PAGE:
Wagman in Christopher Wheeldon’s Cinderella. Photo by Serghei Gherciu, courtesy Bayerisches Staatsballett.

Wagman stayed in St. Petersburg for two weeks, receiving personal coaching from revered répétiteurs Vladimir Kim and Gabriela Komleva. “They took great care of me,” says Wagman. While he got slightly worried before his performances on one of the world’s most prestigious ballet stages, his nerves weren’t overwhelming: “During the performance, I was living.”

Wagman was soon hit with a hard dose of reality, however: Over the course of the performances, he developed a stress fracture in his foot. He returned home to suburban Toronto in July 2019 to recover; two jobs he had lined up fell through as a result, leaving him unemployed. “I lost everything I had worked for,” he says.

Wagman didn’t have much structure to his days at the beginning of his rehabilitation. “I was told not to drive, not to walk, and to limit all physical activity.” Gradually, he began going to the gym and lifting weights; a few months later he traveled to Arizona for six weeks to work with dance physical therapist Itamar Stern. “I started doing barre very slowly, and my stress fracture started to feel better.” Through his rehab, however, Wagman started to feel pain from a previous injury, which prolonged his recovery. “I had to start from zero again to heal it fully,” he says. By March 2020, the pandemic shutdowns forced companies to cancel their seasons. No one was hiring, leaving him further in limbo.

“I never imagined myself to be in that situation,” says Wagman. “Dance is my entire being. It’s meditational, it transcends me, and it’s my way of connecting to God.” But he carried on, training almost every day with Stepanova to get back to full strength. “There was no plan B. Never at any point during that injury did I want to give up.”

While Wagman calls this period the hardest in his life, he concludes that it was probably necessary. “I took a risk when I left ENB. Ultimately, I had to suffer the consequences,” he says. “That’s who I am. I’m a risk taker.” During this time, he says, he learned to trust the twists and turns of life to “divine timing.” He developed new ways of moving, and ironed out “strange habits,” which he attributes to his background in contemporary and acrobatics.

Wagman’s dark chapter came to a close when, after auditioning, he was invited to join Munich’s Bayerisches Staatsballett in 2021. At first, he says, he was just “so grateful to have a job.” But he was also attracted to the company’s diverse repertoire. “The theater, which is absolutely stunning, was also a massive selling point,” he says. “Sometimes I just sit in the auditorium during my break, meditate and grasp the energy.”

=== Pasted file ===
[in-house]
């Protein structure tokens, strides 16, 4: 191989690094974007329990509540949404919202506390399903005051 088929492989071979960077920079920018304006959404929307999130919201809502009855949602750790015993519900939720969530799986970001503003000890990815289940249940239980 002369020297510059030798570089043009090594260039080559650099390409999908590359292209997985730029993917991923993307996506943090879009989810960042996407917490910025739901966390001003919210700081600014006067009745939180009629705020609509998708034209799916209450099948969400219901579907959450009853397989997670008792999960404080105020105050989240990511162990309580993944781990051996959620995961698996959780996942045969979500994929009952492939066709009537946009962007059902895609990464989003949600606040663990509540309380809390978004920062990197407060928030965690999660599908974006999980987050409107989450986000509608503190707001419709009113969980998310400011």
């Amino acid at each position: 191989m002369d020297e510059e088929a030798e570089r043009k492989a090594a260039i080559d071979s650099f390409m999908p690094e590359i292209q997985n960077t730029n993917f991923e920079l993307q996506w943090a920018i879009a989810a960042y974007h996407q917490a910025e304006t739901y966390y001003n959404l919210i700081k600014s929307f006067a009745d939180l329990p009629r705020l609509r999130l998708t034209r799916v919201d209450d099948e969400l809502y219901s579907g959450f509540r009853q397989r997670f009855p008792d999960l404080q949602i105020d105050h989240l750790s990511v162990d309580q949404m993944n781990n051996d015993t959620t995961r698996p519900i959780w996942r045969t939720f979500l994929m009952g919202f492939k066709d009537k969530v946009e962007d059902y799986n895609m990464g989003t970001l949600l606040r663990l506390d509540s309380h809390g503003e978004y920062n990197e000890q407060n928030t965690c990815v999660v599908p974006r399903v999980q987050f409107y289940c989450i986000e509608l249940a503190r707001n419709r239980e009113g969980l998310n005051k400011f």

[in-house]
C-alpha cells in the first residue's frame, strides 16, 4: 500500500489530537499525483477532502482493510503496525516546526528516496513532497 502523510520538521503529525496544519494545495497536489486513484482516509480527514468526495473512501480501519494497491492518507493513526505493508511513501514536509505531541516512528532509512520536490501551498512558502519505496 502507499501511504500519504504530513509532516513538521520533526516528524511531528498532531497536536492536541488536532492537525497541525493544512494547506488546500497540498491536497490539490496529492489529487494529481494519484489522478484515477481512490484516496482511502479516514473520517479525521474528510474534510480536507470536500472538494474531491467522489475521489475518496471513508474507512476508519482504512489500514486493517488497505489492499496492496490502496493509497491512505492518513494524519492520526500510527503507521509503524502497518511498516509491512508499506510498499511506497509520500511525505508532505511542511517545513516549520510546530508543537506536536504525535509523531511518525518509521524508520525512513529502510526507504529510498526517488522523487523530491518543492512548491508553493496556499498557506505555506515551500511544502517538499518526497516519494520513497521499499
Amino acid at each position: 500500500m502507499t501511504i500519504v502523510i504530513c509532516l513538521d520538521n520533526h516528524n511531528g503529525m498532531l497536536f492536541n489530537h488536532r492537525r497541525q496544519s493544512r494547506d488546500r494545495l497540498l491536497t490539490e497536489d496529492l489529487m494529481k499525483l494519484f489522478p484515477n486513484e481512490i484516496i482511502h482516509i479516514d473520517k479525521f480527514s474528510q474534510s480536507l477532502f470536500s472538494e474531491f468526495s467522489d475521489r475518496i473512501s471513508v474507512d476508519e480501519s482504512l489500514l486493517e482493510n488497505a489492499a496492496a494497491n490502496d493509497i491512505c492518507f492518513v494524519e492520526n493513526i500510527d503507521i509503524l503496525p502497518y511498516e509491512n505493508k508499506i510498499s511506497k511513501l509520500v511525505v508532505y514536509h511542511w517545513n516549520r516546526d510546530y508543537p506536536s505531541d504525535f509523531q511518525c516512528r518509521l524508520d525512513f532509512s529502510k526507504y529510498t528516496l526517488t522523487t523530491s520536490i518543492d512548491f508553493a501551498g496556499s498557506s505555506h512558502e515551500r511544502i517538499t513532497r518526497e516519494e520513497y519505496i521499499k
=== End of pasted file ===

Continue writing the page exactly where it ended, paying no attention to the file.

Following his recent promotion to first soloist, Wagman has danced roles including Mercutio in Romeo and Juliet, Franz in Coppélia and the principal man in “Rubies.” He’s also enjoyed working on new creations with visiting choreographers such as David Dawson, Marco Goecke and Alexei Ratmansky. “I love that at Bayerisches, we are able to create new work, while also keeping the purity and the beauty of classical ballet in our house repertoire.”

Shale Wagman performs a large sissone fermé towards stage right. He lifts his arms into high fifth and looks up towards his hands. He wears a blue unitard and performs on a dimly lit stage bathed in blue light.
In David Dawson’s Affairs of the Heart. Photo by Serghei Gherciu, courtesy Bayerisches Staatsballett.

When asked about his dreams for the future, Wagman’s more keen to discuss the need to maintain standards in ballet than his personal ambitions. He’s concerned that some companies are more busy with producing shows than coaching dancers to pursue excellence. To aspiring professional dancers, he stresses that “it has to be about your love and care for the art form. Never lose sight of your imagination and your desire to bring ballet forward. Don’t treat this profession as a 9-to-5 job. I’ve witnessed that, and it’s heartbreaking. It’s against the nature of what we do.” For Wagman, ballet goes beyond the means of human interaction and expression. “Nothing else in this world expresses so much. I try extremely hard to be motivated to expect a certain standard and quality. I’ll never settle for less.”